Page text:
Table 2: MIC levels of tigecycline against MBL-producing Enterobacteriacae and non-fermenters

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   Discussion Top

The widespread dissemination of carbapenemase-producing Enterobacteriaceae has profound implications for the clinical utility of the carbapenems. [14] Furthermore, carbapenemase-producing Enterobacteriaceae strains were generally resistant to the vast majority of antimicrobial agents available for clinical use, making the therapeutic options very limited. [15],[16] MβL-producing Enterobacteriaceae have emerged in countries where MβL-producing P. aeruginosa strains have also become endemic, such as Greece, Turkey, Italy, Spain, and also in India. [16],[17],[18] This suggests that Enterobacteriaceae isolates are likely to have acquired these enzyme-encoding genes either from the MβL-producing P. aeruginosa strains or from other non-fermentative species that could be the primary reservoir for MβL genetic elements.

This study, in addition to other recent surveillance initiatives, [18] has determined that the antimicrobial activity of tigecycline is largely unaffected by metallo beta-lactamase in gram-negative organisms, confirming that this novel compound can be a valuable therapeutic option for the treatment of infections caused by these troublesome, resistant Enterobacteriaceae, as well as non-fermenters, which was similar to finding by Castanheira et al.[18] and Behera et al. [19]

Approximately 50% of the studied strains had Imipenem susceptibility results within the CLSI susceptible range despite their production of MBLs as per phenotypic tests, which corroborates with the findings of Castanheira et al. [18] Therefore, the study highlights the importance of routine testing of MBLs in order to prevent any disparity between in vivo and in vitro results.

The results of the present study suggests that tigecycline represents a significant step forward over other antibiotics currently in use for the treatment of MDR gram-negative organisms, showing excellent in vitro activity against strains, for which adequate therapy has been limited. It is a promising antimicrobial agent that will likely have a key role in treatment of nosocomial infections, provided that clinical efficacy in a variety of severe infection is documented. It is largely unaffected by MBL production in Enterobacteriacae and non-fermenters. [19]

Tigecycline was active against MBL-producing members of the family Enterobacteriaceae inhibiting 95.2% of them. Among Enterobacteriacae, resistance was observed only in E. coli, of which two isolates was resistant with MIC of 8 μg/ml, and one isolate was showing reduced susceptibility as demonstrated by zone diameter of <19 mm and >14 mm, and MIC of 4 μg/ml.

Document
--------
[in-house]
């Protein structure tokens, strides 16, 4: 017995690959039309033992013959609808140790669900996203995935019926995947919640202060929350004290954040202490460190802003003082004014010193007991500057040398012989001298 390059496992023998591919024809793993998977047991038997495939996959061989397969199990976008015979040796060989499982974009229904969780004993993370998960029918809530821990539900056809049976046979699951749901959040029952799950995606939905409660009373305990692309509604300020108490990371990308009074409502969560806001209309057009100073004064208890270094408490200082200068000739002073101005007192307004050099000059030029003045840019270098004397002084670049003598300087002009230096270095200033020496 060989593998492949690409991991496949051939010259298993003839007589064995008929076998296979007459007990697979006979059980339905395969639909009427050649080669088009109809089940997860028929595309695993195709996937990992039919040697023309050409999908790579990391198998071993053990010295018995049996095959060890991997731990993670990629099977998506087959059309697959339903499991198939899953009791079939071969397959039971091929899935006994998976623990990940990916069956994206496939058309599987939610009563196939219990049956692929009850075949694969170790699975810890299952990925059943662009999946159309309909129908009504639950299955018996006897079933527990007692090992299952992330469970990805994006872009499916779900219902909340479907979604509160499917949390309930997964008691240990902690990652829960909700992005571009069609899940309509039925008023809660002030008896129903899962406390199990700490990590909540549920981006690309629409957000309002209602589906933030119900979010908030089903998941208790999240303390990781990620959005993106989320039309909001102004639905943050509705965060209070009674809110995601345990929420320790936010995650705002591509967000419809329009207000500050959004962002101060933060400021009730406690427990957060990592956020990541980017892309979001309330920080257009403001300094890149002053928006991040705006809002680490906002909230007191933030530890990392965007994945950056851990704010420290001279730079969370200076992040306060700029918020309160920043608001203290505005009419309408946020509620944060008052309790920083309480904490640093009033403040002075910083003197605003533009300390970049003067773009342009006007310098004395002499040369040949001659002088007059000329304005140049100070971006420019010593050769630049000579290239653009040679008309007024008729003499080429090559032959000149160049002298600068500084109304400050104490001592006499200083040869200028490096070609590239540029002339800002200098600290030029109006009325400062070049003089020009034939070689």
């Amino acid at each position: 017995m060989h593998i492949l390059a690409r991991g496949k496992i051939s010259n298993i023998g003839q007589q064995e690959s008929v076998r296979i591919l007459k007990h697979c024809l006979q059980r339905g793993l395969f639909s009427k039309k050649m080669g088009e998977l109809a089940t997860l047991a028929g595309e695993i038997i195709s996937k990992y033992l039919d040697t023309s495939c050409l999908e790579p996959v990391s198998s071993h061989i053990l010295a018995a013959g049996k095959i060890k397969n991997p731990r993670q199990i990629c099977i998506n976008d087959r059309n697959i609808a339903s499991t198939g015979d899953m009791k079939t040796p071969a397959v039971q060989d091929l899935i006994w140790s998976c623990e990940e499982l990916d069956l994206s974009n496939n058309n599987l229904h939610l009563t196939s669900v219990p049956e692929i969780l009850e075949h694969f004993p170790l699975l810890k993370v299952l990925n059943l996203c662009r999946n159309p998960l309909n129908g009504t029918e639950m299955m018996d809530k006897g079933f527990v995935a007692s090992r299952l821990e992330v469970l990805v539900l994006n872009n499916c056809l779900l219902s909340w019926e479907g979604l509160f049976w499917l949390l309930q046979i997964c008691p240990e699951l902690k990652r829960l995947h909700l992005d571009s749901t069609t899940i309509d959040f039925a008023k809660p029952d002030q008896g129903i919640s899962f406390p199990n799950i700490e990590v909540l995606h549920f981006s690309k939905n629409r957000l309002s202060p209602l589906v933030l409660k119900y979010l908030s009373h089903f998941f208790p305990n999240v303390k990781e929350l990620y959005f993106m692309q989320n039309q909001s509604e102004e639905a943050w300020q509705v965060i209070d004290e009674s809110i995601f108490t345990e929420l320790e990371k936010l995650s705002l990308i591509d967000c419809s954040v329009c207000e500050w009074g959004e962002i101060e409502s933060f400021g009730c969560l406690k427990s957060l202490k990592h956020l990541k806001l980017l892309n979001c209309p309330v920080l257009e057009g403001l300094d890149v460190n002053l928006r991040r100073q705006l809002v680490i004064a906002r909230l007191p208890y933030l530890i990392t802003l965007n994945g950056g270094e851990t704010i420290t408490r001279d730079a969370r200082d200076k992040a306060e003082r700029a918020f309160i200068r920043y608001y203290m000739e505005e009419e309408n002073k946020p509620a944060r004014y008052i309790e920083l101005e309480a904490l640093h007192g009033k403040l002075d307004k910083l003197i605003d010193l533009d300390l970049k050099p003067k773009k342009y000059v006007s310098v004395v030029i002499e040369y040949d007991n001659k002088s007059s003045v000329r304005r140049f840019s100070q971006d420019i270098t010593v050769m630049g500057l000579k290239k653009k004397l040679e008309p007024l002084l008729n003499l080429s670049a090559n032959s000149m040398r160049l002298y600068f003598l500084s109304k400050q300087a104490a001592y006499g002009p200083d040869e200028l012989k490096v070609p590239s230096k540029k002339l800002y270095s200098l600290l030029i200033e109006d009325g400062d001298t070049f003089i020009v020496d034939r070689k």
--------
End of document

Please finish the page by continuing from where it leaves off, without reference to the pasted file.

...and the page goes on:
The susceptibility rates of E. coli was found to be 95.4%, which was similar to the study of Kelesidis et al., who found 99.6% of E. coli isolates to be sensitive. [20] This study showed good activity of tigecycline against Klebsiella, Enterobacter, Citobacter, and Proteus mirabilis, which differs from the review done by Kelesidis et al., in which he found the reduced activity against these organisms. [21]

However, it is important to note that tigecycline has not been approved for the treatment of bloodstream infections, and more clinical experience with this compound is necessary to better understand its role in the treatment of serious infections caused by carbapenemase-producing K. pneumoniae and other multidrug-resistant gram-negative bacilli. Recently, the US FDA has issued a warning describing an increased mortality risk associated with the use of tigecycline when compared with other drugs in the treatment of a variety of serious infections. The increased risk of mortality was determined using a pooled analysis of randomized clinical trials (RCTs) and was seen most clearly in patients treated for hospital-acquired pneumonia (HAP), especially ventilator-associated pneumonia (VAP), but was also seen in patients with complicated skin and skin structure infections (cSSSIs), complicated intra-abdominal infections (cIAIs), infections due to resistant pathogens, and diabetic foot infections. [1] Although for each indication, the mortality difference was not statistically significant, trends were present and, when pooled, a statistically significant difference was observed. Based on these data, the FDA recommends that alternatives to tigecycline should be considered in patients with severe infections. Notwithstanding the FDA approved indications for the drug, there are published data indicating that tigecycline's pharmacological and microbiological profiles encourage its use for off-label indications in severely ill patients in intensive care units [e.g. VAP due to multidrug-resistant (MDR) Acinetobacter spp.]. This practice is justified by the high regional resistance rates of MDR pathogens with limited therapeutic options [e.g. carbapenem-resistant Acinetobacter spp. and Klebsiella pneumoniae carbapenemase (KPC)-producing Enterobacteriaceae]. In addition, there is good evidence that early effective therapy for such infections in critically ill patients improves outcomes. [20]